Sworn Virgin

Gender Bent into a Continuum

(Sworn Virgin premiered at the 2015 Berlin International Film Festival and had its U.S. premiere on April 17th at the Tribeca Film Festival.)

Hana (Alba Rohrwacher) is a sworn virgin, a label for a small population of Albanian women who choose- by circumstance or desire- to identify as men. They play the patriarchal roles prescribed by their communities and vow to abstain from sexual contact of any kind. When Hana (turned Mark) decides to move away from the remnants of his rural village he travels to his sister, Lila (Flonja Kodheli), who fled to Italy at a young age in order to escape her arranged marriage. Mark interacts with Lila and her family as they live out a hybrid of modernity and custom forcing Mark to face the layered definitions of sexuality outside the confines of his strict upbringing. This fictional story is a balanced, beautiful, and intelligent meditation on the dynamic between gender and culture, the shaky reality of being a body in a world full of so much more. Sworn Virgin is able to compress the difficult conflict of sex and society into an emotional narrative that gorgeously whispers you into its space instead of blaring with self-importance.

In her feature debut Italian director/writer Laura Bispuri does not shy away from just how confused the landscape of gender is. Instead of confronting a duality she frames it as a continuum, culture a prominent force along the spectrum. Bispuri navigates the rough waters of belonging, the basic desire for connection, the inadequacies of language, the barriers created by tradition- the pieces of civilization that stand between who we are, who we want to be, and also who others want us to be. Recognizing how difficult it is to fully express gender through narrative alone, Bispuri draws on the visual world with an intensity rarely seen on screen.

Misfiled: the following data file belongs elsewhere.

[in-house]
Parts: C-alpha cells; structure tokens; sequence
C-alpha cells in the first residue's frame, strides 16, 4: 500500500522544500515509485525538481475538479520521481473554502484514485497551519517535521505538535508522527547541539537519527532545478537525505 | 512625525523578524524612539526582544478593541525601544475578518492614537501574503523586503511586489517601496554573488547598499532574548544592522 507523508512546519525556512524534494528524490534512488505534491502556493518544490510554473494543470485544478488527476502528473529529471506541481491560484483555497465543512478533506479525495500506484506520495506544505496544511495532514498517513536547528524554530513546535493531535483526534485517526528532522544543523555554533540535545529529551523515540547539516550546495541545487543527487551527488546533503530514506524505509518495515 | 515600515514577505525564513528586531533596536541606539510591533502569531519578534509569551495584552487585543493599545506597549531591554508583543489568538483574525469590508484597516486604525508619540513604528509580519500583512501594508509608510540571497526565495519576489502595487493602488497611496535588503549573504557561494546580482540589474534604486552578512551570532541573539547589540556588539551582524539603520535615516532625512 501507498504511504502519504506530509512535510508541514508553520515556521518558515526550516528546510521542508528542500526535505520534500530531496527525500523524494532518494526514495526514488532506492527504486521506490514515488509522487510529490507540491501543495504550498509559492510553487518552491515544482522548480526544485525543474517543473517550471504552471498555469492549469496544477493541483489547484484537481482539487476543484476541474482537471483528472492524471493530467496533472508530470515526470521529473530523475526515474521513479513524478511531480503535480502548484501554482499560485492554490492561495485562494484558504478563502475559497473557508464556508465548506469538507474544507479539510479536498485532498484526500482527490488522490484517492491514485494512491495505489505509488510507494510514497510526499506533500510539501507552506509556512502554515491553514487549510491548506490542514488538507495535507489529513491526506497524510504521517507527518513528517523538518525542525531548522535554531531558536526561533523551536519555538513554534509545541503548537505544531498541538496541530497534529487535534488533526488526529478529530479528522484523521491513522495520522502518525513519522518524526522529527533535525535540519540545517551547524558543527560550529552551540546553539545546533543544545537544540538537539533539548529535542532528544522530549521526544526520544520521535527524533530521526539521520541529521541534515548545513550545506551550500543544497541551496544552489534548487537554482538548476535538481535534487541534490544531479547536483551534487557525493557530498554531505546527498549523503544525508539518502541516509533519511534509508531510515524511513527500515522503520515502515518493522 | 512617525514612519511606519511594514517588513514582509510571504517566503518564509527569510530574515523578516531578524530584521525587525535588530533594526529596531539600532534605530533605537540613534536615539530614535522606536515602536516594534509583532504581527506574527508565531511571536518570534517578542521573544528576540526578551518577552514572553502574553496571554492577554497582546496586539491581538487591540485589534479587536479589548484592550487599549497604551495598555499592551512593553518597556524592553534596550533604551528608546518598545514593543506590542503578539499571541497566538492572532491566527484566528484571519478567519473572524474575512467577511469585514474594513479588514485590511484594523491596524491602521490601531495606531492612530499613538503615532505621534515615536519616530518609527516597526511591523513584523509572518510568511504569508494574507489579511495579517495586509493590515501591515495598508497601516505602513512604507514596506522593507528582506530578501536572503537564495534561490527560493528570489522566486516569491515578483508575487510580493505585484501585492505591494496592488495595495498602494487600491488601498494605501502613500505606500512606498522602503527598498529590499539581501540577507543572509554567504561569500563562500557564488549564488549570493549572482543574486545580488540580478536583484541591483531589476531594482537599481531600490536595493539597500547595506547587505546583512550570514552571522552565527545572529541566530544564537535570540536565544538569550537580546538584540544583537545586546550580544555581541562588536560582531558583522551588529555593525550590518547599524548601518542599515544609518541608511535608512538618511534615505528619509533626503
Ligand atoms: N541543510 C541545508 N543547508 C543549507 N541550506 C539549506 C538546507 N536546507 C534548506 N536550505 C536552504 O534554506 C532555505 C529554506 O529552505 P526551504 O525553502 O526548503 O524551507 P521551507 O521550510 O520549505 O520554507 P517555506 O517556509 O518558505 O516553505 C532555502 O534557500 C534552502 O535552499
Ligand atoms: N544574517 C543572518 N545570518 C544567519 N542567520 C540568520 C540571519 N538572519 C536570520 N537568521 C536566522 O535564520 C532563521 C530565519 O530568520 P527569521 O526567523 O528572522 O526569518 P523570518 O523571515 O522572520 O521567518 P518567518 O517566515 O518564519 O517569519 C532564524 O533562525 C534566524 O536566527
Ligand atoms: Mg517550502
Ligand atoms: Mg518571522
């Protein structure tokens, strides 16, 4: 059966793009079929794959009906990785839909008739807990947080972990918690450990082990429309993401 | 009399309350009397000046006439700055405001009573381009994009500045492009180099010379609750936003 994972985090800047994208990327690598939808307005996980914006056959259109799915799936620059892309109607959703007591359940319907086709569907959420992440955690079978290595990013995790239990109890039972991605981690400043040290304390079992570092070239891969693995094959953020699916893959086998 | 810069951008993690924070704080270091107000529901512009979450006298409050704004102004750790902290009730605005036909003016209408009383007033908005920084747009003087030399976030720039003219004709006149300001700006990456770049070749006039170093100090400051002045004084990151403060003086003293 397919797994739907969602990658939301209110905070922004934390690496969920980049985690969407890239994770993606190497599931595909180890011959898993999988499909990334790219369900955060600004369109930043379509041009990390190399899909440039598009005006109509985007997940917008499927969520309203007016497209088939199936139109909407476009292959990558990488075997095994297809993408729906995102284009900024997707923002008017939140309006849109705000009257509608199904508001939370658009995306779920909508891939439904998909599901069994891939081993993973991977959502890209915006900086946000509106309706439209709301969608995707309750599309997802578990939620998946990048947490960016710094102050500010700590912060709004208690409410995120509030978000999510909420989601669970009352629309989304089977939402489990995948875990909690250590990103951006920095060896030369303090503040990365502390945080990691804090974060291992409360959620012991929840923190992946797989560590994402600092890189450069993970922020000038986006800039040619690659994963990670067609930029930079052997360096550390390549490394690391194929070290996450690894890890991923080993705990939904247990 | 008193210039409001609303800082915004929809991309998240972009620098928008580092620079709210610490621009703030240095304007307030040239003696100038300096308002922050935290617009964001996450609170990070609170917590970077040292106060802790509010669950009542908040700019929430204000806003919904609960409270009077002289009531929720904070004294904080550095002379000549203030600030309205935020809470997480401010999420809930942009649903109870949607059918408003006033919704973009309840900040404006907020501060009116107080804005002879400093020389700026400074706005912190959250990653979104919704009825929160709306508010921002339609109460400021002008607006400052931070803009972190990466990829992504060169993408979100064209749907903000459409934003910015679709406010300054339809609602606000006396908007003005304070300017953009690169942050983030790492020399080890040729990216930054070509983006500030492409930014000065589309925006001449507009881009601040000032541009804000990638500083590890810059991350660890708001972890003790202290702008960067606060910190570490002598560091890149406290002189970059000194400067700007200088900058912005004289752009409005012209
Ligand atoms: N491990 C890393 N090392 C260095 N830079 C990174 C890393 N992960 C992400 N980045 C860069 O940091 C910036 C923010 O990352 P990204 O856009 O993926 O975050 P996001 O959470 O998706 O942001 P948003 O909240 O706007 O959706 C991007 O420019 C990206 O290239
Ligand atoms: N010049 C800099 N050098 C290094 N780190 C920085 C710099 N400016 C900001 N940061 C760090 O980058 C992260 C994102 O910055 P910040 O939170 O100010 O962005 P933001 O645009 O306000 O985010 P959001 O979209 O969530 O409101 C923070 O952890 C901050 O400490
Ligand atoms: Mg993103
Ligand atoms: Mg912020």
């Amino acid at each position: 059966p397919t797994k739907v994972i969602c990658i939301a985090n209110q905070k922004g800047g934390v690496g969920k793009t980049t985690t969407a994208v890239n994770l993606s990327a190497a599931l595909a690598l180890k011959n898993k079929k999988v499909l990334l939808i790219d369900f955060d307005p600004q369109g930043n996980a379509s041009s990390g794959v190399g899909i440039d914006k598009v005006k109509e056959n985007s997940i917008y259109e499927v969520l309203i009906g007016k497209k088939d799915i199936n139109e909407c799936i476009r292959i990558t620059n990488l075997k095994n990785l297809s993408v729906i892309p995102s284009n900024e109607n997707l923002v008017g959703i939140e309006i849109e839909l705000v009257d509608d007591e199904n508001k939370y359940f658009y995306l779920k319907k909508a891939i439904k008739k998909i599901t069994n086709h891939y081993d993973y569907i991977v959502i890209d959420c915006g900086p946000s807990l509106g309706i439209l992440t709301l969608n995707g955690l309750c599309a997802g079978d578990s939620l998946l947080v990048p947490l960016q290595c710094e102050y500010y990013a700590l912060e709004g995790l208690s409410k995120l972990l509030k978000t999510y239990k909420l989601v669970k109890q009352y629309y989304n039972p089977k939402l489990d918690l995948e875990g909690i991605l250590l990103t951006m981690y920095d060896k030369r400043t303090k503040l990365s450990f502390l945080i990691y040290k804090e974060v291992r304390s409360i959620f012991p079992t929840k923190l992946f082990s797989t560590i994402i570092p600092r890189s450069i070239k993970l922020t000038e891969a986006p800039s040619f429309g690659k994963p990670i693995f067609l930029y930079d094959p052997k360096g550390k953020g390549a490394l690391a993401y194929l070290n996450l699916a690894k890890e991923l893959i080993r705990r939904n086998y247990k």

Hana/Mark moves through perfectly rendered imagery, even the character’s costumes are crafted with a hushed yet fierce symbolism; an atmosphere of placid blue Albanian countryside punctuated by the occasional hard rifle shot, cold Italian cityscapes with warm, glowing pools of water brimming with synchronized swimmers, the rigid jeans and scratchy gauze of a woman trying to mask her physicality. Lipstick is a signifier of femininity, exteriors are constantly expressing interiors. Manufactured gender roles stream through our lives, some inherited, and others merely trends fueled by capitalism. Buspiri recognizes the difficulty in becoming oneself when identities are built, and sold, around us. The story is an emotional exploration of physical existence, the type of narrative that can only be told through film.

Sworn Virgin sings with talent, from the editing, to the acting, to the tackling of a topic that is really only just beginning to find a voice. Buspiri has made a film that reminds us why films are made, harnessing a version of the real world with a poignant control to express a story that lends itself to be seen. The film moves beyond the question of what makes a man a man, or a woman a woman- beyond the Bechdel test- and instead asks what makes a human being in the artificial world we have created, a question made even more intriguing by the inauthentic reality of the very medium it is posed in.

–Donna K. (@TeamDonnaK)

 

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